Paul Motian, 1931 – 2011

I have a really clear memory of dropping in on a trio set with Paul Bley, Gary Peacock and Paul Motian while passing through New York when I was 17 or so. It was Motian who struck me the most: on one tune — and I can see this clearly in my mind 12 years later — all he played was his ride cymbal. After the tune ended, a guy in front of me leaned in towards his date and said: “only Paul Motian could pull that off”, and that was really my first clear realization of that most mysterious element of music, the ability that great musicians have to infuse the tiniest thing — a single cymbal hit, for example — with layers of meaning. How is that even possible? It’s just a cymbal hit, after all. But Paul was staring so hard at the cymbal, and his concentration was clearly so intense, that somehow it didn’t sound like a cymbal but like some kind of personal expression, like a smile, a raised eyebrow or a laugh. Paul was one of the rare players who never sound like they’re playing notes — it goes straight past craft into expression, past “music” (in the non-transcendent sense) into “art”.

How Paul did that I have no idea, but he must be one of the all-time masters of that brand of magic. After I moved to New York, in 2006, he was probably the musician that I went to hear the most, and he never disappointed. Most of the time he played incredibly beautifully (always in his singular, faux-naïf way), then occasionally he seemed not to be enjoying the gig and it got really interesting: it looked and sounded to me like he would choose to express his frustration in music instead of keeping it inside, allowing himself at these times to play loudly and at first glance anti-musically. Except it was always musical: in fact I saw several examples of his approach turning a set that was sagging into something genuinely riveting, as it awakened everybody onstage and put them into some kind of heightened combat mode. Sometimes the other players refused to be awakened, but Paul charged on regardless. He always seemed to be asking: how can we make some compelling music out of this situation? There’s no doubt that he was acutely aware that the greatest sin in art is boredom. Vitality was always at the forefront, and surrender to blandness just wasn’t an option. He would go down swinging.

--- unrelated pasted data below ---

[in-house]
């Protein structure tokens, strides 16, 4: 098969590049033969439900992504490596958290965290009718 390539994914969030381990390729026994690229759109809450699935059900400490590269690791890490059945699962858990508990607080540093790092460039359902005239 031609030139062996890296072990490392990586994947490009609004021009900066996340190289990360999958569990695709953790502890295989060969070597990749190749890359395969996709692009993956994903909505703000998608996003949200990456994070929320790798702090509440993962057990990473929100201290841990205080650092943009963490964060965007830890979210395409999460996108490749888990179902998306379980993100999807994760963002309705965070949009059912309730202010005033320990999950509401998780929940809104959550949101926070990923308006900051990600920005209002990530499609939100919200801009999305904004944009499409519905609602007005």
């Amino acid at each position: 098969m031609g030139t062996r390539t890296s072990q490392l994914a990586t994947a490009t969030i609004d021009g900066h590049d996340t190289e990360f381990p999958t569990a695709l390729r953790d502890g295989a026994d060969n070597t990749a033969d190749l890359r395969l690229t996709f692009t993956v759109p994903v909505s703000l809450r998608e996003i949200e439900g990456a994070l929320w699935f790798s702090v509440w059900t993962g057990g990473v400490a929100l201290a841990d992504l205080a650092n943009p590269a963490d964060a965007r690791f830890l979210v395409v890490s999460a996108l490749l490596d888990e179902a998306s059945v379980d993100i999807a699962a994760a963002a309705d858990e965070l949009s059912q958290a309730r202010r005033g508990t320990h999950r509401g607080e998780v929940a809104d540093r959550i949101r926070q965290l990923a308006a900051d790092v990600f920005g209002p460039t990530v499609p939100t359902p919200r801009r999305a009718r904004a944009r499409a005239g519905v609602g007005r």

I always thought of Paul as a master of casting: his bands seemed, to me, to be put together the way a director chooses actors for a movie: the goal wasn’t just to get the best musicians, but to gather a complete array of characters that would contrast and bring unexpected things out of each other. Like a movie: if you have a hero, you need a villain; if you have a class nerd, you need a class clown. Once he put a band together for a week at the Vanguard that included a young musician who in the ears of some listeners wasn’t pulling his weight. Asked why he had hired him, Paul said: “he sounds so bad, he makes me sound great!” Not many people in jazz think along these lines — the drama that comes from the internal dynamic of the band, the interactions of its various characters. It reminds me of Miles telling Dave Liebman, as he asked why he was in the band, that the “audience liked to see him move his fingers fast”. Paul was always aiming for something that was greater than the sum of its parts.

I got to play with Paul on two occasions: a quartet week with Lee Konitz at Birdland in July 2009, and a duo night at Cornelia Street Cafe in February 2011. Paul even called me this summer to ask if I could do a trio week at the Vanguard, but it’s one of the tragedies of my musical life that this — my dream gig — isn’t going to happen now. I am deeply grateful, though, for the duo night at Cornelia St, easily one of the musical highlights of my life so far.